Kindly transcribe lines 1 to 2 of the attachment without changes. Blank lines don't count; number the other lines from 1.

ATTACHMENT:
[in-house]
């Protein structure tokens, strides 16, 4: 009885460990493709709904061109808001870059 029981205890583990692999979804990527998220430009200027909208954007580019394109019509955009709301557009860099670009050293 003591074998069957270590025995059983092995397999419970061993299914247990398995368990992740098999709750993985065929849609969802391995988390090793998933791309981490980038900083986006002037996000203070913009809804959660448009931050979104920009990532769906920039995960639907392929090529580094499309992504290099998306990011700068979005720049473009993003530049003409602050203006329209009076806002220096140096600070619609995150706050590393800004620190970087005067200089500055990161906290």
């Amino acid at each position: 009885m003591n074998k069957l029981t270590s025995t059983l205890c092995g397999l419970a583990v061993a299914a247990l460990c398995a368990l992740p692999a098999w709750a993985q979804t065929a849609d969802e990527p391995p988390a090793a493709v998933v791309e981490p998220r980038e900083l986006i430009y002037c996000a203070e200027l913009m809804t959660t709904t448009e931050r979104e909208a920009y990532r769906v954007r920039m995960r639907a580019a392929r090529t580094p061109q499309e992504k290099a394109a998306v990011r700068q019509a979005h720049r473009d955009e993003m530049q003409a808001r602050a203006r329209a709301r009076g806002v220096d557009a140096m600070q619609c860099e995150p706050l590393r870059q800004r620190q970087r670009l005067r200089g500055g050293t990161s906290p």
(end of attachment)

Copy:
[in-house]
């Protein structure tokens, strides 16, 4: 009885460990493709709904061109808001870059 029981205890583990692999979804990527998220430009200027909208954007580019394109019509955009709301557009860099670009050293 003591074998069957270590025995059983092995397999419970061993299914247990398995368990992740098999709750993985065929849609969802391995988390090793998933791309981490980038900083986006002037996000203070913009809804959660448009931050979104920009990532769906920039995960639907392929090529580094499309992504290099998306990011700068979005720049473009993003530049003409602050203006329209009076806002220096140096600070619609995150706050590393800004620190970087005067200089500055990161906290």